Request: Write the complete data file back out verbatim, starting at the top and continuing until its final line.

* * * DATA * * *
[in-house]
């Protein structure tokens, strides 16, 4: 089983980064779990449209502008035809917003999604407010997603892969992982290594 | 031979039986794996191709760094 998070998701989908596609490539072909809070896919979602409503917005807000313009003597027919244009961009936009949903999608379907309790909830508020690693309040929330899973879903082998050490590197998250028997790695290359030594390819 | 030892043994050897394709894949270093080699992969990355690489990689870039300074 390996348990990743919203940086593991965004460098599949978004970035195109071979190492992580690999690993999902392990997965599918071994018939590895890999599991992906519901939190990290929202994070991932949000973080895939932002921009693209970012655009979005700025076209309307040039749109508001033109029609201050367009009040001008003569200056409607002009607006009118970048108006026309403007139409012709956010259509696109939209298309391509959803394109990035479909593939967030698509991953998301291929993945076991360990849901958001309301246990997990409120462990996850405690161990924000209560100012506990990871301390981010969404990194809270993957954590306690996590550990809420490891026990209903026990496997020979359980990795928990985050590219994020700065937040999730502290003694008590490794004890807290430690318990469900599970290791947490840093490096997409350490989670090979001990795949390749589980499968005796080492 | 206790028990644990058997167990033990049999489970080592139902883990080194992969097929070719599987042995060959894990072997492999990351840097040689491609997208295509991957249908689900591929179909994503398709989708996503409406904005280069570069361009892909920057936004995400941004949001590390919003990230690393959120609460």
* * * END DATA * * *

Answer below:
[in-house]
């Protein structure tokens, strides 16, 4: 089983980064779990449209502008035809917003999604407010997603892969992982290594 | 031979039986794996191709760094 998070998701989908596609490539072909809070896919979602409503917005807000313009003597027919244009961009936009949903999608379907309790909830508020690693309040929330899973879903082998050490590197998250028997790695290359030594390819 | 030892043994050897394709894949270093080699992969990355690489990689870039300074 390996348990990743919203940086593991965004460098599949978004970035195109071979190492992580690999690993999902392990997965599918071994018939590895890999599991992906519901939190990290929202994070991932949000973080895939932002921009693209970012655009979005700025076209309307040039749109508001033109029609201050367009009040001008003569200056409607002009607006009118970048108006026309403007139409012709956010259509696109939209298309391509959803394109990035479909593939967030698509991953998301291929993945076991360990849901958001309301246990997990409120462990996850405690161990924000209560100012506990990871301390981010969404990194809270993957954590306690996590550990809420490891026990209903026990496997020979359980990795928990985050590219994020700065937040999730502290003694008590490794004890807290430690318990469900599970290791947490840093490096997409350490989670090979001990795949390749589980499968005796080492 | 206790028990644990058997167990033990049999489970080592139902883990080194992969097929070719599987042995060959894990072997492999990351840097040689491609997208295509991957249908689900591929179909994503398709989708996503409406904005280069570069361009892909920057936004995400941004949001590390919003990230690393959120609460």